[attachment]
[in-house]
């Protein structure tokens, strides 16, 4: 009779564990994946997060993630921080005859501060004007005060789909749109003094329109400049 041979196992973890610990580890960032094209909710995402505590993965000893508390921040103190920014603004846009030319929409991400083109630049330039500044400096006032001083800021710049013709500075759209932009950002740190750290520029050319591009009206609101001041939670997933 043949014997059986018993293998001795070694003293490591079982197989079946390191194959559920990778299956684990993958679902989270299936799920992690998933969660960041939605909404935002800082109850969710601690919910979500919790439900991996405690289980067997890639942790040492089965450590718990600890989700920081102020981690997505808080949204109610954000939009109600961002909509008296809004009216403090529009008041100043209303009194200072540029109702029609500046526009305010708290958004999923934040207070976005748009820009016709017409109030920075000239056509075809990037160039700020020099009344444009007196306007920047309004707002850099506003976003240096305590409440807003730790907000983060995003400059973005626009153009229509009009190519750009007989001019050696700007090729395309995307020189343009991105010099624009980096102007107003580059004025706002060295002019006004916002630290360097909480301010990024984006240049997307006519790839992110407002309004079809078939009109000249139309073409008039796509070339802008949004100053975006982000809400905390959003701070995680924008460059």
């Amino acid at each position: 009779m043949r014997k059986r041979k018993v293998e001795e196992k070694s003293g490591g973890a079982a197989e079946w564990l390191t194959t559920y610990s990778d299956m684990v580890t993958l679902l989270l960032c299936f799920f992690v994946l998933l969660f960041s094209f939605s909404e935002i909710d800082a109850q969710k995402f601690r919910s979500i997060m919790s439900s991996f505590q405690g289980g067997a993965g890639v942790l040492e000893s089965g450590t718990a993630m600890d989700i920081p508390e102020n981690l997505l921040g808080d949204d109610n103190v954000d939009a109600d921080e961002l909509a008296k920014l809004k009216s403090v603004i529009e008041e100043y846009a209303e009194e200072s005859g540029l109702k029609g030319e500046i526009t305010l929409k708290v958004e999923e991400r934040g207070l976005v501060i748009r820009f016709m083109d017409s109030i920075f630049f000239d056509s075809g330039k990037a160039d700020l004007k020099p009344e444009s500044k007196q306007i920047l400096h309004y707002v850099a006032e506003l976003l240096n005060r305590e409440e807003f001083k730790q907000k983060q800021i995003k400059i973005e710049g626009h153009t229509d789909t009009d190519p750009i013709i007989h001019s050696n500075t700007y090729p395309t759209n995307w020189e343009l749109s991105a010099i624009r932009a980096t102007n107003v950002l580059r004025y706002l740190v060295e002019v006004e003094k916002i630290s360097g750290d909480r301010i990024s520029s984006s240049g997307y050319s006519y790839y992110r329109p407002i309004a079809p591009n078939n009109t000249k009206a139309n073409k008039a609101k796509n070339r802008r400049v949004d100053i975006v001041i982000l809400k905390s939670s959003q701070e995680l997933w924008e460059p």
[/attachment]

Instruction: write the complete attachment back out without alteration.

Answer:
[in-house]
């Protein structure tokens, strides 16, 4: 009779564990994946997060993630921080005859501060004007005060789909749109003094329109400049 041979196992973890610990580890960032094209909710995402505590993965000893508390921040103190920014603004846009030319929409991400083109630049330039500044400096006032001083800021710049013709500075759209932009950002740190750290520029050319591009009206609101001041939670997933 043949014997059986018993293998001795070694003293490591079982197989079946390191194959559920990778299956684990993958679902989270299936799920992690998933969660960041939605909404935002800082109850969710601690919910979500919790439900991996405690289980067997890639942790040492089965450590718990600890989700920081102020981690997505808080949204109610954000939009109600961002909509008296809004009216403090529009008041100043209303009194200072540029109702029609500046526009305010708290958004999923934040207070976005748009820009016709017409109030920075000239056509075809990037160039700020020099009344444009007196306007920047309004707002850099506003976003240096305590409440807003730790907000983060995003400059973005626009153009229509009009190519750009007989001019050696700007090729395309995307020189343009991105010099624009980096102007107003580059004025706002060295002019006004916002630290360097909480301010990024984006240049997307006519790839992110407002309004079809078939009109000249139309073409008039796509070339802008949004100053975006982000809400905390959003701070995680924008460059």
């Amino acid at each position: 009779m043949r014997k059986r041979k018993v293998e001795e196992k070694s003293g490591g973890a079982a197989e079946w564990l390191t194959t559920y610990s990778d299956m684990v580890t993958l679902l989270l960032c299936f799920f992690v994946l998933l969660f960041s094209f939605s909404e935002i909710d800082a109850q969710k995402f601690r919910s979500i997060m919790s439900s991996f505590q405690g289980g067997a993965g890639v942790l040492e000893s089965g450590t718990a993630m600890d989700i920081p508390e102020n981690l997505l921040g808080d949204d109610n103190v954000d939009a109600d921080e961002l909509a008296k920014l809004k009216s403090v603004i529009e008041e100043y846009a209303e009194e200072s005859g540029l109702k029609g030319e500046i526009t305010l929409k708290v958004e999923e991400r934040g207070l976005v501060i748009r820009f016709m083109d017409s109030i920075f630049f000239d056509s075809g330039k990037a160039d700020l004007k020099p009344e444009s500044k007196q306007i920047l400096h309004y707002v850099a006032e506003l976003l240096n005060r305590e409440e807003f001083k730790q907000k983060q800021i995003k400059i973005e710049g626009h153009t229509d789909t009009d190519p750009i013709i007989h001019s050696n500075t700007y090729p395309t759209n995307w020189e343009l749109s991105a010099i624009r932009a980096t102007n107003v950002l580059r004025y706002l740190v060295e002019v006004e003094k916002i630290s360097g750290d909480r301010i990024s520029s984006s240049g997307y050319s006519y790839y992110r329109p407002i309004a079809p591009n078939n009109t000249k009206a139309n073409k008039a609101k796509n070339r802008r400049v949004d100053i975006v001041i982000l809400k905390s939670s959003q701070e995680l997933w924008e460059p």